Ethnic traditions vanishing as Myanmar opens up

High in the hills of Myanmar’s Chin state, Shwe Mana plays a gentle song on a bamboo flute using only her nostrils — one of the last of her tribe to preserve this ancient skill. A dark, intricate web of tattoos covers her face, harking back to a time, it is said, when women disfigured themselves to dampen the lust of lowland marauders.

Her university-educated daughter, resting a hand gently on the 53-year-old’s shoulder, makes it clear she won’t be getting similar tattoos in what she calls “this Internet age.” Her illiterate mother, like many from the Chin ethnic group, explains that the outside world has imparted a new sense of what is beautiful.

“My daughter thought it would be too painful and she would not look pretty,” says Shwe Mana, whose house hugs a 4,500-foot (1,370-meter) ridgeline in the pleasant town of Kampalet. “Sometimes I also feel that the tattoos don’t make me pretty — but just sometimes.”

Their story is becoming a common one in a country not long ago described as a place where time stood still. Tribal ways — dress, festivals, even languages — passed down countless generations are vanishing in the course of one as the long-isolated country opens its doors wider to the outside world.

The end of military rule three years ago and the launch of economic and political reforms are accelerating change. That is bringing opportunity and hope for a long impoverished country, but also increasing pressure on tradition in one of the most ethnically diverse nations, home to more than 140 groups and numerous sub-groupings, from sea-roaming “gypsies” in the south to a tribe of pygmies living in the shadows of the Himalayas.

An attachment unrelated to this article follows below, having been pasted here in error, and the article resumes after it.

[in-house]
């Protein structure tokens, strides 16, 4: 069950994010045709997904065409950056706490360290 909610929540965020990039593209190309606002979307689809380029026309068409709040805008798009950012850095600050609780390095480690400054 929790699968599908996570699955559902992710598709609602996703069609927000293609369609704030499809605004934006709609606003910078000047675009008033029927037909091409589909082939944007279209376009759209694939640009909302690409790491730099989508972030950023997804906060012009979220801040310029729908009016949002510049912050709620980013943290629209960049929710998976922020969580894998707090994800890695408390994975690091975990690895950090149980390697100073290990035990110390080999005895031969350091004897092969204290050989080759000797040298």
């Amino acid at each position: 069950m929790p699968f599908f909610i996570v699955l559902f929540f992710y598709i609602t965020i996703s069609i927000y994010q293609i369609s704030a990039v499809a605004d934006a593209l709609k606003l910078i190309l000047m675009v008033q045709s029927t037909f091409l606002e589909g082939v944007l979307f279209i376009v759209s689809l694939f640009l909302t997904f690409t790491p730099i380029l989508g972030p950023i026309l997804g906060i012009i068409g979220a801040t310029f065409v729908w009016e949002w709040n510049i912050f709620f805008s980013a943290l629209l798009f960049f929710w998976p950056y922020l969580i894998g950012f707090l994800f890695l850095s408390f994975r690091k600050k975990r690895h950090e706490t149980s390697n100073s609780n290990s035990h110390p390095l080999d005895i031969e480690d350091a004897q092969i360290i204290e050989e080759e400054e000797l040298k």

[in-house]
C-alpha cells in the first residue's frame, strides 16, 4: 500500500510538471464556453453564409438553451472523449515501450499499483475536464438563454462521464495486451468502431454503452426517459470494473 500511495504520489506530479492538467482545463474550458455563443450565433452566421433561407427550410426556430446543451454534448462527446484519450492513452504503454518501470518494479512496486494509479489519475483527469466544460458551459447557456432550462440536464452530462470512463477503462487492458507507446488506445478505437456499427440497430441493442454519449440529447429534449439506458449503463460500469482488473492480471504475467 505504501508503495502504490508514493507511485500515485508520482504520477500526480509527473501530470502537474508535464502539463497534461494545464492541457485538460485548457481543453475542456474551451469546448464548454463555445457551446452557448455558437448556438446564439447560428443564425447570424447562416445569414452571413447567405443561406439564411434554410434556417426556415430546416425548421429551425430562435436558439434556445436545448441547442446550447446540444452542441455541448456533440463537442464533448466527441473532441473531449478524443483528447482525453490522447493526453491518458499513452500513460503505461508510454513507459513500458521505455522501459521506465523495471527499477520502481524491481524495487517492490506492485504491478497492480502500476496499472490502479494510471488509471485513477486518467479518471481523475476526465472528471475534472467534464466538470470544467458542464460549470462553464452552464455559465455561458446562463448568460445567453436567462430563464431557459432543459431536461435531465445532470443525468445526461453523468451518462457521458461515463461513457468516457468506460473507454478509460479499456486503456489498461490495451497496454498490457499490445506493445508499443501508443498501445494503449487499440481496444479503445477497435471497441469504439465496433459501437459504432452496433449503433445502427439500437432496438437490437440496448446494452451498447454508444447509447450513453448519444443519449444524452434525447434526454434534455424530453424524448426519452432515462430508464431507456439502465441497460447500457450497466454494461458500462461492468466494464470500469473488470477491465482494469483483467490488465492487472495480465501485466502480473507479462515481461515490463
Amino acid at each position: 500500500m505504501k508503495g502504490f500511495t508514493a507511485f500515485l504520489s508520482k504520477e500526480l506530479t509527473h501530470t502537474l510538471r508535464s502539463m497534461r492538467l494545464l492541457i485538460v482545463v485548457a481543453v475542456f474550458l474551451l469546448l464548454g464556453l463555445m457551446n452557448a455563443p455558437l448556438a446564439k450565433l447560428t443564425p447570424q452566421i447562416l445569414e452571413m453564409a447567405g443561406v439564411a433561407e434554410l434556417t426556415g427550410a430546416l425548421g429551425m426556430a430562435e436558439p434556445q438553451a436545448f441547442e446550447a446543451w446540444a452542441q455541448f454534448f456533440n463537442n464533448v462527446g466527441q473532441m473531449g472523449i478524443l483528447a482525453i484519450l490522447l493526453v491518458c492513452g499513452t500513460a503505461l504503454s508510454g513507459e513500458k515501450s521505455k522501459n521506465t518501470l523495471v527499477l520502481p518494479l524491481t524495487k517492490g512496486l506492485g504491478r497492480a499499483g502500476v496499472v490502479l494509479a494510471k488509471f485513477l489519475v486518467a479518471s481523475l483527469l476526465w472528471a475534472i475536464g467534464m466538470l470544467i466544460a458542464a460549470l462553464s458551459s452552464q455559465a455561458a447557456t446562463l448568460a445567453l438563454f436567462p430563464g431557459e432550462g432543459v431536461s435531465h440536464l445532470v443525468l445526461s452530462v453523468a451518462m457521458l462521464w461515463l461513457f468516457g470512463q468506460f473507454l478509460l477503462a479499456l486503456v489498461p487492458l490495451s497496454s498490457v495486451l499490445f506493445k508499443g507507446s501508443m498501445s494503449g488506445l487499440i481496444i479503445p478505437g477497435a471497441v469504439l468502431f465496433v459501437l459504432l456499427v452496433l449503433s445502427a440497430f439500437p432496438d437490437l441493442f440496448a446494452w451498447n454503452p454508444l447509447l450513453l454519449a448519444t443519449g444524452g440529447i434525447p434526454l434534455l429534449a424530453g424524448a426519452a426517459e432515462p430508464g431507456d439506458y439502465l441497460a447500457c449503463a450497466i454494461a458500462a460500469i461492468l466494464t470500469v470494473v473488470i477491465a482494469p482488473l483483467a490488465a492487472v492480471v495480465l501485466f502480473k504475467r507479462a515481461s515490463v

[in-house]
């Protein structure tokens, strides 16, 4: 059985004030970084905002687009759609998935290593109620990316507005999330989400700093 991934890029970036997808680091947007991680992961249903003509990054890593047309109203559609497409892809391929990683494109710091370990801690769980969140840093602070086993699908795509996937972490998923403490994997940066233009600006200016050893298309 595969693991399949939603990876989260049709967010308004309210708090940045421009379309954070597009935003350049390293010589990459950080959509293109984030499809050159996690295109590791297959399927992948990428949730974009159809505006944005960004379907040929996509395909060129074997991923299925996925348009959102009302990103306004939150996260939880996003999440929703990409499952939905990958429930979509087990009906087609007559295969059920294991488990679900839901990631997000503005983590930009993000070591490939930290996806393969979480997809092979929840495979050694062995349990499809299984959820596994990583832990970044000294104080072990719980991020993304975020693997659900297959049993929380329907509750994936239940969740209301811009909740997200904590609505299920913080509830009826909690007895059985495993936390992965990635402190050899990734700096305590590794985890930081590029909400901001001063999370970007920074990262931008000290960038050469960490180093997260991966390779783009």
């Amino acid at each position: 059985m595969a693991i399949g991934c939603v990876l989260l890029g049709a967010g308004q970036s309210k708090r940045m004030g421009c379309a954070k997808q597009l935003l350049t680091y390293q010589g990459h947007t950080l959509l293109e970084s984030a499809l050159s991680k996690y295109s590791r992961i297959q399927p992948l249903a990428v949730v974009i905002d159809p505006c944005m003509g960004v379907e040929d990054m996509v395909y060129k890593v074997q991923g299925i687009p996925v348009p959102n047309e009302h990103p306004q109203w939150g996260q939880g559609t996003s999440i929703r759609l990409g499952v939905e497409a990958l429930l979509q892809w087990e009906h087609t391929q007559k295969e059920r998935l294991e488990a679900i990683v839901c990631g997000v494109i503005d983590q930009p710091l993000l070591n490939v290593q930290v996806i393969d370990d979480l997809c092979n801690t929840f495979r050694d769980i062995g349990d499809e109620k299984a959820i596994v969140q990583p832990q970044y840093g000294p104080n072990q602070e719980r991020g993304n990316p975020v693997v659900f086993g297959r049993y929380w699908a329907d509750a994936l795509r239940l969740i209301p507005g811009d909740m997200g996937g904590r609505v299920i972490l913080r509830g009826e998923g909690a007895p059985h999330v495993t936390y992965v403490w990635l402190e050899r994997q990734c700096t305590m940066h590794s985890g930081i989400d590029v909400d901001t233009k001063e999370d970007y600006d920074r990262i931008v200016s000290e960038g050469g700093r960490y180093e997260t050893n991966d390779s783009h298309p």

Across Myanmar, where ethnic minorities make up about a third of the 60 million people and inhabit half the country, barely a village remains cocooned in the past.

Witness Kyar Do in southern Chin state, inhabited by the Maun sub-tribe. Reached by a precarious trail plunging down a mile- (1,500-meter-) deep valley and often cut off during the monsoon rains, the community acquired three inexpensive Chinese motorcycles last year and a mobile phone owned by the chief. Three television sets, powered by solar panels, allow the 500 villagers to keep up with the latest doings of soccer squads Manchester United and Real Madrid.

“The world they are in contact with is in constant change and they want to be part of it,” says F.K. Lehman, professor emeritus at the University of Illinois and one of the few anthropologists to have done field work among the Chin. “The change among the ethnic groups is very rapid and striking and it will accelerate.”

Wedged between northeast India and the heartland of the Burmans, the majority ethnic group in Myanmar, Chin state is home to six Chin tribes and 69 sub-tribes. It is a stunningly beautiful, rugged region rising to the 10,200-foot (3,100-meter) Mt. Victoria. But it is plagued by periodic famines, threadbare infrastructure and an insurgency, now at least temporarily halted, aimed at greater autonomy from the central government.

Driven by poverty and politics, a Chin diaspora — there are some 20,000 in Malaysia alone — has created economic disparities as relatives send money home to once generally egalitarian communities.

The family of Yen Htan recently built a new house in Kyar Do thanks to a son working in Malaysia who sends home about $2,000 a year, a princely sum given the $2-a-day income of most other families. Brightly painted and tiled, the house is built of wood, in contrast to the traditional bamboo and thatch.

There’s also a generational disconnect: Older people are mostly illiterate, while the young attend a village primary school, and a few of them go on to higher education in the district capital, Mindat.